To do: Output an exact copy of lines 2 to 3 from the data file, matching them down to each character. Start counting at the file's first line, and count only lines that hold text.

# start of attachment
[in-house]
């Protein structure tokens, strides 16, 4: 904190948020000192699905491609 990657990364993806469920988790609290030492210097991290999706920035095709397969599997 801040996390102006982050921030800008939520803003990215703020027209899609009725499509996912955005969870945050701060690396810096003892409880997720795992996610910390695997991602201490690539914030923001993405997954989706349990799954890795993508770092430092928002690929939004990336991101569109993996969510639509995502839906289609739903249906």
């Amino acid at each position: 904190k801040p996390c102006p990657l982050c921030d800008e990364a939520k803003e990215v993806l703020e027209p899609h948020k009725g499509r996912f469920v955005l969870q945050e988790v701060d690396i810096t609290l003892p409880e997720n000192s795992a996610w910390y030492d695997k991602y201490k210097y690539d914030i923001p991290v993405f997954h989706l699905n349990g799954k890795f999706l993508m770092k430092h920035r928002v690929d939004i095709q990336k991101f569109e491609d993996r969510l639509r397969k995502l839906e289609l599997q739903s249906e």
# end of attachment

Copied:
């Protein structure tokens, strides 16, 4: 904190948020000192699905491609 990657990364993806469920988790609290030492210097991290999706920035095709397969599997 801040996390102006982050921030800008939520803003990215703020027209899609009725499509996912955005969870945050701060690396810096003892409880997720795992996610910390695997991602201490690539914030923001993405997954989706349990799954890795993508770092430092928002690929939004990336991101569109993996969510639509995502839906289609739903249906």
């Amino acid at each position: 904190k801040p996390c102006p990657l982050c921030d800008e990364a939520k803003e990215v993806l703020e027209p899609h948020k009725g499509r996912f469920v955005l969870q945050e988790v701060d690396i810096t609290l003892p409880e997720n000192s795992a996610w910390y030492d695997k991602y201490k210097y690539d914030i923001p991290v993405f997954h989706l699905n349990g799954k890795f999706l993508m770092k430092h920035r928002v690929d939004i095709q990336k991101f569109e491609d993996r969510l639509r397969k995502l839906e289609l599997q739903s249906e």